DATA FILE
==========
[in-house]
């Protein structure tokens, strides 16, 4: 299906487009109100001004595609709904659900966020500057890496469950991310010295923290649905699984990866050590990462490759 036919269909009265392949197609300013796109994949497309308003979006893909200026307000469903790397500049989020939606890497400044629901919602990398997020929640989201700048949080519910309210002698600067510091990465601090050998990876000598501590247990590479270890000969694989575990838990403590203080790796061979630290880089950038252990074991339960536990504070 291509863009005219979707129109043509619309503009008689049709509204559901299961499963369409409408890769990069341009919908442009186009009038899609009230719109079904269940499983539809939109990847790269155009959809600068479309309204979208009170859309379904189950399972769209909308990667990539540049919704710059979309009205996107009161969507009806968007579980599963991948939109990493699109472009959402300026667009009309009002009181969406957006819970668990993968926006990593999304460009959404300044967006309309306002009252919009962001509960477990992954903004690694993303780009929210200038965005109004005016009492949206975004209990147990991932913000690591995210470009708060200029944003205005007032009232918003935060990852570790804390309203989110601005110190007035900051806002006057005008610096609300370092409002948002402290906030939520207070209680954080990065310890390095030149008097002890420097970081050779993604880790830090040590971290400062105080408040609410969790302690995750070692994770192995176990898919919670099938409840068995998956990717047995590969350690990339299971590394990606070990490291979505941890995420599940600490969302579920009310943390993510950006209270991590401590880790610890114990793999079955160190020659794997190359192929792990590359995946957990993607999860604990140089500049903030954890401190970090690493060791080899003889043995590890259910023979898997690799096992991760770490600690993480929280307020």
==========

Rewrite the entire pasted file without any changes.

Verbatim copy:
[in-house]
């Protein structure tokens, strides 16, 4: 299906487009109100001004595609709904659900966020500057890496469950991310010295923290649905699984990866050590990462490759 036919269909009265392949197609300013796109994949497309308003979006893909200026307000469903790397500049989020939606890497400044629901919602990398997020929640989201700048949080519910309210002698600067510091990465601090050998990876000598501590247990590479270890000969694989575990838990403590203080790796061979630290880089950038252990074991339960536990504070 291509863009005219979707129109043509619309503009008689049709509204559901299961499963369409409408890769990069341009919908442009186009009038899609009230719109079904269940499983539809939109990847790269155009959809600068479309309204979208009170859309379904189950399972769209909308990667990539540049919704710059979309009205996107009161969507009806968007579980599963991948939109990493699109472009959402300026667009009309009002009181969406957006819970668990993968926006990593999304460009959404300044967006309309306002009252919009962001509960477990992954903004690694993303780009929210200038965005109004005016009492949206975004209990147990991932913000690591995210470009708060200029944003205005007032009232918003935060990852570790804390309203989110601005110190007035900051806002006057005008610096609300370092409002948002402290906030939520207070209680954080990065310890390095030149008097002890420097970081050779993604880790830090040590971290400062105080408040609410969790302690995750070692994770192995176990898919919670099938409840068995998956990717047995590969350690990339299971590394990606070990490291979505941890995420599940600490969302579920009310943390993510950006209270991590401590880790610890114990793999079955160190020659794997190359192929792990590359995946957990993607999860604990140089500049903030954890401190970090690493060791080899003889043995590890259910023979898997690799096992991760770490600690993480929280307020």